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The Top 5 Respiratory Protection Issues Cited by OSHA in 2021

The Top 5 Respiratory Protection Issues Cited by OSHA in 2021

The list of the most cited OSHA standards is out for 2021.  As you may know, the list contains the same issues each year, usually just in a different order.  Fall protection in construction is number one for the 11th year in a row. Hazard communication, usually towards the top of the list, surprisingly fell to 5th.   Respiratory protection in general industry is the new overall number two for this year, and the top issue found in general industry.

So what are the issues most commonly cited for respiratory protection?   

1. 1910.134(e)(1) Medical Evaluations

The most commonly cited relates to medical evaluations. Employers are to provide medical evaluations to determine the employee’s ability to use a respirator, before fit-testing and before they’re required to use the respirator in the workplace. 

There is a medical questionnaire in Appendix C that you can choose to use, or you can choose to do a medical examination instead as long as the examination contains the same information found in the questionnaire.  As an employer, you cannot look at the answers, and must provide employees with instructions on how to deliver or send the completed questionnaire to a physician or other licensed health care professional (PLHCP) for review.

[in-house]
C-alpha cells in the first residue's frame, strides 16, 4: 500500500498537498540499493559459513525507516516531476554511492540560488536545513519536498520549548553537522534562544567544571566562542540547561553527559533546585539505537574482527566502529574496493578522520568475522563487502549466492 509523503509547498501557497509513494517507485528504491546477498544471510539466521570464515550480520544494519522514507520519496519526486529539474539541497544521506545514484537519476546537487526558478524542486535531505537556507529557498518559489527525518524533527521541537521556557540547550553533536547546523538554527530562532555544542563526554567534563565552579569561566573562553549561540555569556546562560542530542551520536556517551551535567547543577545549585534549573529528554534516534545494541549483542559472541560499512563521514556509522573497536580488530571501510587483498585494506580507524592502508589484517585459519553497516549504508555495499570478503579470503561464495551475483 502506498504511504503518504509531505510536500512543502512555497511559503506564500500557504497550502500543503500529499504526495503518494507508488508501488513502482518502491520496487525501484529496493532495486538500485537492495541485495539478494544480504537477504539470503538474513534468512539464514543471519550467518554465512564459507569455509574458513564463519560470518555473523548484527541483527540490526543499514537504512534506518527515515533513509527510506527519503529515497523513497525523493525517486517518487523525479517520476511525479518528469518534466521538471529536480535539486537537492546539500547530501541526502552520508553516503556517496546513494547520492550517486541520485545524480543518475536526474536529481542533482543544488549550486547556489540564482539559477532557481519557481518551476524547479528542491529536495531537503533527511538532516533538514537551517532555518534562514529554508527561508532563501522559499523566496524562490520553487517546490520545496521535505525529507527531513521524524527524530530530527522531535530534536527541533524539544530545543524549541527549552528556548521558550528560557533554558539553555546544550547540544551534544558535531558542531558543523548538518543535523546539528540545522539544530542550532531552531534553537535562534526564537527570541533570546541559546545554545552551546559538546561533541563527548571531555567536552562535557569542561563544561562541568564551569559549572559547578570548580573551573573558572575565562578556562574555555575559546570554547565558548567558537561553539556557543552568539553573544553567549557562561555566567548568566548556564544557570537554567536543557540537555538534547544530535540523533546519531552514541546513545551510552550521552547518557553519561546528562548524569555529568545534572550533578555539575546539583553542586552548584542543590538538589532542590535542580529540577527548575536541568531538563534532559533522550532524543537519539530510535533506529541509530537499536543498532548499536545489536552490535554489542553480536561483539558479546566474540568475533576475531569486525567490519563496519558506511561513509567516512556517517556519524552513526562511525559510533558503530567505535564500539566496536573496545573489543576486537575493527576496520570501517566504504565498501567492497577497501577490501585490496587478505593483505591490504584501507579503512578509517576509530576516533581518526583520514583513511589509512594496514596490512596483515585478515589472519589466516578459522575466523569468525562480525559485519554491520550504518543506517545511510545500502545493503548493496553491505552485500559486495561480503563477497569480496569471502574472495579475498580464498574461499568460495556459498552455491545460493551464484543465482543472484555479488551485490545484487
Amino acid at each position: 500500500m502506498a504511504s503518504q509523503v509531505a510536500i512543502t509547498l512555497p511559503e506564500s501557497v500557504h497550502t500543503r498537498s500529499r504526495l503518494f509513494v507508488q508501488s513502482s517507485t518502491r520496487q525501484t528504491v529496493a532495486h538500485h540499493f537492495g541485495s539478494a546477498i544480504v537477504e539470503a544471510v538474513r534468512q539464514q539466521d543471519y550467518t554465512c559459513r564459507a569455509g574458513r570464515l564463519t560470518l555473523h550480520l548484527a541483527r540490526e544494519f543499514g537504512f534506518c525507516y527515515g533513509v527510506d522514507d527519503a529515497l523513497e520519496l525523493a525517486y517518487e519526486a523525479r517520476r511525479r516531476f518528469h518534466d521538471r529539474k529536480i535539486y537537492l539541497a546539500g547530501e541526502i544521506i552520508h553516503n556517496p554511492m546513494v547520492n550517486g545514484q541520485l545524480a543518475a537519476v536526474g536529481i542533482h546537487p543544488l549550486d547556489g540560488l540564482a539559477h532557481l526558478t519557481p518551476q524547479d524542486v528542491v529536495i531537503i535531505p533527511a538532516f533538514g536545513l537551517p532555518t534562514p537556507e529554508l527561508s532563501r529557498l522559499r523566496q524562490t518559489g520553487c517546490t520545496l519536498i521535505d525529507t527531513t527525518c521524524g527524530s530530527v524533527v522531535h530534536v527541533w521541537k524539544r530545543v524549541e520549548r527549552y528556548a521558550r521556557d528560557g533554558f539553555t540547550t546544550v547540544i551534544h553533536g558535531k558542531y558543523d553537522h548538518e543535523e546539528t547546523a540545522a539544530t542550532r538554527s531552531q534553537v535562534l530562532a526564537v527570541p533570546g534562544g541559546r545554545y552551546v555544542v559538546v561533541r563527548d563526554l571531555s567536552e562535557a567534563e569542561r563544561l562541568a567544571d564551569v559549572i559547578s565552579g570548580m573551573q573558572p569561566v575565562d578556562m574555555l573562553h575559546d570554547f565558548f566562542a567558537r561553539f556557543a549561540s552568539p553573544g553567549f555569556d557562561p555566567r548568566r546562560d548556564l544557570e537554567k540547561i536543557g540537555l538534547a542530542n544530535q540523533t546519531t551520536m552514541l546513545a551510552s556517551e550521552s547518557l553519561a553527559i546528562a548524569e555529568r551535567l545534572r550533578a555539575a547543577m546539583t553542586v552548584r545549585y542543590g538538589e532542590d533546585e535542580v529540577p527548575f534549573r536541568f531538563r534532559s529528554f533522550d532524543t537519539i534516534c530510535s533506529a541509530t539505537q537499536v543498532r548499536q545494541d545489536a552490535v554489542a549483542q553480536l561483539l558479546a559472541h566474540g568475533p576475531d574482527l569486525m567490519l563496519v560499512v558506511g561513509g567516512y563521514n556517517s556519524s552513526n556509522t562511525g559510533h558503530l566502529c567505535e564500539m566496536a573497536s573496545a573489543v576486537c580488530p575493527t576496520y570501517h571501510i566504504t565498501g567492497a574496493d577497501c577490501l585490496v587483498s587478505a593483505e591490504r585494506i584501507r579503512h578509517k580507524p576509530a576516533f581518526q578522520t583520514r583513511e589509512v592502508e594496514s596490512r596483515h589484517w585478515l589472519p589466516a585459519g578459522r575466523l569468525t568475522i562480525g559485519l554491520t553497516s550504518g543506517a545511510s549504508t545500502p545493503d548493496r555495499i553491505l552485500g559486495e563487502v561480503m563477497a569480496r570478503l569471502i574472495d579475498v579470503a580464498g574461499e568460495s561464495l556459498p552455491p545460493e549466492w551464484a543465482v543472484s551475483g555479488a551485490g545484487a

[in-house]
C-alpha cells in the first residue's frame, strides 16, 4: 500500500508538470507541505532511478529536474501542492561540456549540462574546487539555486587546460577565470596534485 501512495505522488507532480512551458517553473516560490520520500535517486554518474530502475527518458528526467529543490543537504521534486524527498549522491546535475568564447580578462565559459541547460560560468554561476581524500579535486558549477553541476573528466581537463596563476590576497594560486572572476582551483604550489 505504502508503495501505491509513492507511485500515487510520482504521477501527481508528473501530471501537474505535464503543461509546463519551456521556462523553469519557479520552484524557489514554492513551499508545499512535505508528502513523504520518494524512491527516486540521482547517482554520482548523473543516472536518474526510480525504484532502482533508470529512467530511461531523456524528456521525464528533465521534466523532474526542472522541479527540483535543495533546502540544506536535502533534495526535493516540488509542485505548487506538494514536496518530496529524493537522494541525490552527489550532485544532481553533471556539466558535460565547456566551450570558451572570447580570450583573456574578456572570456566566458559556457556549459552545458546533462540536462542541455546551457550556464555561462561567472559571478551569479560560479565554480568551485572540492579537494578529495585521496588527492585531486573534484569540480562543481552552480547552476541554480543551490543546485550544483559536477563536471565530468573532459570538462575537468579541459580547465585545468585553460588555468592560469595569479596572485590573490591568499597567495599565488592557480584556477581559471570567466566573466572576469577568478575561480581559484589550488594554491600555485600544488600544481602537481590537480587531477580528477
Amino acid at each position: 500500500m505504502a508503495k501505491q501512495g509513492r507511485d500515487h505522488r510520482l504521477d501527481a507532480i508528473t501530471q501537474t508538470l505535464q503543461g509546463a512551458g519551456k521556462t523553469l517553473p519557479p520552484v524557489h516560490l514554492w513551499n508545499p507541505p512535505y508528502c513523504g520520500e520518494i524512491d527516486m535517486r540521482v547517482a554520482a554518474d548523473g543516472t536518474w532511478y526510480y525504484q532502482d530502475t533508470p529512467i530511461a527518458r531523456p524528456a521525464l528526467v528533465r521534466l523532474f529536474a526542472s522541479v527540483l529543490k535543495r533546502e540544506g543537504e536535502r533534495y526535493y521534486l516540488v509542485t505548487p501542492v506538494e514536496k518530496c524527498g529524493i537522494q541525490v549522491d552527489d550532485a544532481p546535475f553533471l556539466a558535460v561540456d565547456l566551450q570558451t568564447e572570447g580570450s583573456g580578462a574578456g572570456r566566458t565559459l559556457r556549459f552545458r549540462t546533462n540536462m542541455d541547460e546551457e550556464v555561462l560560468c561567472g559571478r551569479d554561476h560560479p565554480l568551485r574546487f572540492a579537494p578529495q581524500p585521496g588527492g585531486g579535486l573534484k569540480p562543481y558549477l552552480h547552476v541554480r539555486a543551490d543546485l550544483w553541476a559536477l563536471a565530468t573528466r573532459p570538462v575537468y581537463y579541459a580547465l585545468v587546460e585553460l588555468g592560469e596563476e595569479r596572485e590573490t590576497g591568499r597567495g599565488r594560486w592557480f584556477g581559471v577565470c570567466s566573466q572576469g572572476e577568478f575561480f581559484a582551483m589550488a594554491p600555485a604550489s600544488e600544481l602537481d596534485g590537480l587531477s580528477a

Seasonal and temporary workers are required to have evaluations if their jobs require respirator use.  Those workers who voluntary choose to wear dust masks (after you’ve determined there is no hazard in that area) are not required to have medical evaluations but must be made aware of the limitations of the dust mask as outlined in Appendix D of the standard.

2.  1910.134(f)(2) Fit Testing

Employers are to ensure employees wearing tight-fitting facepiece respirators are fit-tested:

  1. Before use
  2. Whenever a different respiratory facepiece is used (size, model, make, style)
  3. Annually

Fit-testing is done qualitatively or quantitatively.  Qualitative fit-testing uses items such as saccharine, Bittrex, banana oil or irritant smoke to determine protection.  It relies on the person being tested’s ability to sense odor or irritants. Qualitative fit testing is only for half-face, full-face and N95 filtering facepiece respirators that have an Assigned Protection Factor (APF) of 10.

Quantitative respirator fit-testing uses a machine to measure pressure loss inside the mask or to count quantities of particles to calculate a fit factor.  Quantitative testing is considered more accurate than qualitative fit-testing.  Quantitative fit-testing must be conducted for respirators requiring an APF over 10.  Full-face tight fitting respirators that are quantitatively tested have an APF of 50 .